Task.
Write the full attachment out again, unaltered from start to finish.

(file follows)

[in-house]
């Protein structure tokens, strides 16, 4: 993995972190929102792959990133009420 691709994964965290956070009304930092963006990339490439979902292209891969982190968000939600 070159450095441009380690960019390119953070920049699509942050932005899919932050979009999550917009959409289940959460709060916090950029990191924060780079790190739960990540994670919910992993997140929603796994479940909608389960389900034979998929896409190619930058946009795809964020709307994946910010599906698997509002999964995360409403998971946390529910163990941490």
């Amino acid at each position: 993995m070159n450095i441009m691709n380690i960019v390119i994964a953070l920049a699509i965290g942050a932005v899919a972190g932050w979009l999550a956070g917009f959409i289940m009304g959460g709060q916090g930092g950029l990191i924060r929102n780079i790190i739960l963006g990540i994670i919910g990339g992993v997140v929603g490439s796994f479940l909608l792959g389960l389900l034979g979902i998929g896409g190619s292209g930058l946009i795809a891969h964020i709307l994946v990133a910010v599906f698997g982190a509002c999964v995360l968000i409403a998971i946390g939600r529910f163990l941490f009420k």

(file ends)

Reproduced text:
[in-house]
């Protein structure tokens, strides 16, 4: 993995972190929102792959990133009420 691709994964965290956070009304930092963006990339490439979902292209891969982190968000939600 070159450095441009380690960019390119953070920049699509942050932005899919932050979009999550917009959409289940959460709060916090950029990191924060780079790190739960990540994670919910992993997140929603796994479940909608389960389900034979998929896409190619930058946009795809964020709307994946910010599906698997509002999964995360409403998971946390529910163990941490």
């Amino acid at each position: 993995m070159n450095i441009m691709n380690i960019v390119i994964a953070l920049a699509i965290g942050a932005v899919a972190g932050w979009l999550a956070g917009f959409i289940m009304g959460g709060q916090g930092g950029l990191i924060r929102n780079i790190i739960l963006g990540i994670i919910g990339g992993v997140v929603g490439s796994f479940l909608l792959g389960l389900l034979g979902i998929g896409g190619s292209g930058l946009i795809a891969h964020i709307l994946v990133a910010v599906f698997g982190a509002c999964v995360l968000i409403a998971i946390g939600r529910f163990l941490f009420k």